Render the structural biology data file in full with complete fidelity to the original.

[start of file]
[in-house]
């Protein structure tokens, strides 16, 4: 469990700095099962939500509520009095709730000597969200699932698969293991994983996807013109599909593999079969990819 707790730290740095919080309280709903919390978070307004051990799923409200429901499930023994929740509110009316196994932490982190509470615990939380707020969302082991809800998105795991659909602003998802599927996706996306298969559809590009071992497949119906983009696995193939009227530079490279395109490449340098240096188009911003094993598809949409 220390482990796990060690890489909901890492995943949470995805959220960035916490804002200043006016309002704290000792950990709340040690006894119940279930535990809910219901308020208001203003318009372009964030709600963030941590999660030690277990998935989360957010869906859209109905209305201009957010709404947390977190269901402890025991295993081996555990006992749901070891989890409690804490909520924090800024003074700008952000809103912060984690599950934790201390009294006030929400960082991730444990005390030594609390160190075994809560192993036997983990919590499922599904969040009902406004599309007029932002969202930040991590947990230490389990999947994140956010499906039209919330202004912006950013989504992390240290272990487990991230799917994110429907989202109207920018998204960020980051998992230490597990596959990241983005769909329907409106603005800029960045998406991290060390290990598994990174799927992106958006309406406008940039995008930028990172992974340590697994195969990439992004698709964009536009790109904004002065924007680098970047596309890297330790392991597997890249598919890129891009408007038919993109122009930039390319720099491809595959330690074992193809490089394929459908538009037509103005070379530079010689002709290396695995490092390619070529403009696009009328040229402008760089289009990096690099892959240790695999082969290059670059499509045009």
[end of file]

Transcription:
[in-house]
């Protein structure tokens, strides 16, 4: 469990700095099962939500509520009095709730000597969200699932698969293991994983996807013109599909593999079969990819 707790730290740095919080309280709903919390978070307004051990799923409200429901499930023994929740509110009316196994932490982190509470615990939380707020969302082991809800998105795991659909602003998802599927996706996306298969559809590009071992497949119906983009696995193939009227530079490279395109490449340098240096188009911003094993598809949409 220390482990796990060690890489909901890492995943949470995805959220960035916490804002200043006016309002704290000792950990709340040690006894119940279930535990809910219901308020208001203003318009372009964030709600963030941590999660030690277990998935989360957010869906859209109905209305201009957010709404947390977190269901402890025991295993081996555990006992749901070891989890409690804490909520924090800024003074700008952000809103912060984690599950934790201390009294006030929400960082991730444990005390030594609390160190075994809560192993036997983990919590499922599904969040009902406004599309007029932002969202930040991590947990230490389990999947994140956010499906039209919330202004912006950013989504992390240290272990487990991230799917994110429907989202109207920018998204960020980051998992230490597990596959990241983005769909329907409106603005800029960045998406991290060390290990598994990174799927992106958006309406406008940039995008930028990172992974340590697994195969990439992004698709964009536009790109904004002065924007680098970047596309890297330790392991597997890249598919890129891009408007038919993109122009930039390319720099491809595959330690074992193809490089394929459908538009037509103005070379530079010689002709290396695995490092390619070529403009696009009328040229402008760089289009990096690099892959240790695999082969290059670059499509045009």